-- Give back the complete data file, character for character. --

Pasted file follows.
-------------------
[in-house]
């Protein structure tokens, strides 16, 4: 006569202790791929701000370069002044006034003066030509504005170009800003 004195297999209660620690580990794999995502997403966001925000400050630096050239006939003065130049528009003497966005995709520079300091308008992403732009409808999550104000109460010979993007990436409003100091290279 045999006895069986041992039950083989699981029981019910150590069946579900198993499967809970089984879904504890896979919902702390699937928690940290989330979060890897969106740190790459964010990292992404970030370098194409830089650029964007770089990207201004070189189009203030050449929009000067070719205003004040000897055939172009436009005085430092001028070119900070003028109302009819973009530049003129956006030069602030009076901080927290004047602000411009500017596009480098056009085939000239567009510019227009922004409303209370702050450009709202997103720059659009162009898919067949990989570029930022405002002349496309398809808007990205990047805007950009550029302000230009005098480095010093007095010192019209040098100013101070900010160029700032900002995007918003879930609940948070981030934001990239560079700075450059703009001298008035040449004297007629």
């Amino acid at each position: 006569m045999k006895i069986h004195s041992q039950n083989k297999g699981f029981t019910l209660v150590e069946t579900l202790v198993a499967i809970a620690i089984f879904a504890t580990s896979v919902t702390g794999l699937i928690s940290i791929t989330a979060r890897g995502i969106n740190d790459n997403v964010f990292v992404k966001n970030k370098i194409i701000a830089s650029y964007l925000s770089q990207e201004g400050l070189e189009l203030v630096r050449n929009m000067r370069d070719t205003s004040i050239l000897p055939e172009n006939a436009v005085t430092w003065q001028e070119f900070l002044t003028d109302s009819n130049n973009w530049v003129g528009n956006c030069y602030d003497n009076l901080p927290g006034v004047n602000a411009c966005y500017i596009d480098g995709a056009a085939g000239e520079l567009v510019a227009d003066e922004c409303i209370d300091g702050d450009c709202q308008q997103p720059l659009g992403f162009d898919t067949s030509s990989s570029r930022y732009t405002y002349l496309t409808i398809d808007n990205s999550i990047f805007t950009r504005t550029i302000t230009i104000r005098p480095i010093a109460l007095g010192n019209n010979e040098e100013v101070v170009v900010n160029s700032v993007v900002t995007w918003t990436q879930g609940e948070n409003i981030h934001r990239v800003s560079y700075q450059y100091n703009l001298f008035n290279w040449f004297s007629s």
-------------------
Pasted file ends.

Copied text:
[in-house]
């Protein structure tokens, strides 16, 4: 006569202790791929701000370069002044006034003066030509504005170009800003 004195297999209660620690580990794999995502997403966001925000400050630096050239006939003065130049528009003497966005995709520079300091308008992403732009409808999550104000109460010979993007990436409003100091290279 045999006895069986041992039950083989699981029981019910150590069946579900198993499967809970089984879904504890896979919902702390699937928690940290989330979060890897969106740190790459964010990292992404970030370098194409830089650029964007770089990207201004070189189009203030050449929009000067070719205003004040000897055939172009436009005085430092001028070119900070003028109302009819973009530049003129956006030069602030009076901080927290004047602000411009500017596009480098056009085939000239567009510019227009922004409303209370702050450009709202997103720059659009162009898919067949990989570029930022405002002349496309398809808007990205990047805007950009550029302000230009005098480095010093007095010192019209040098100013101070900010160029700032900002995007918003879930609940948070981030934001990239560079700075450059703009001298008035040449004297007629």
């Amino acid at each position: 006569m045999k006895i069986h004195s041992q039950n083989k297999g699981f029981t019910l209660v150590e069946t579900l202790v198993a499967i809970a620690i089984f879904a504890t580990s896979v919902t702390g794999l699937i928690s940290i791929t989330a979060r890897g995502i969106n740190d790459n997403v964010f990292v992404k966001n970030k370098i194409i701000a830089s650029y964007l925000s770089q990207e201004g400050l070189e189009l203030v630096r050449n929009m000067r370069d070719t205003s004040i050239l000897p055939e172009n006939a436009v005085t430092w003065q001028e070119f900070l002044t003028d109302s009819n130049n973009w530049v003129g528009n956006c030069y602030d003497n009076l901080p927290g006034v004047n602000a411009c966005y500017i596009d480098g995709a056009a085939g000239e520079l567009v510019a227009d003066e922004c409303i209370d300091g702050d450009c709202q308008q997103p720059l659009g992403f162009d898919t067949s030509s990989s570029r930022y732009t405002y002349l496309t409808i398809d808007n990205s999550i990047f805007t950009r504005t550029i302000t230009i104000r005098p480095i010093a109460l007095g010192n019209n010979e040098e100013v101070v170009v900010n160029s700032v993007v900002t995007w918003t990436q879930g609940e948070n409003i981030h934001r990239v800003s560079y700075q450059y100091n703009l001298f008035n290279w040449f004297s007629s």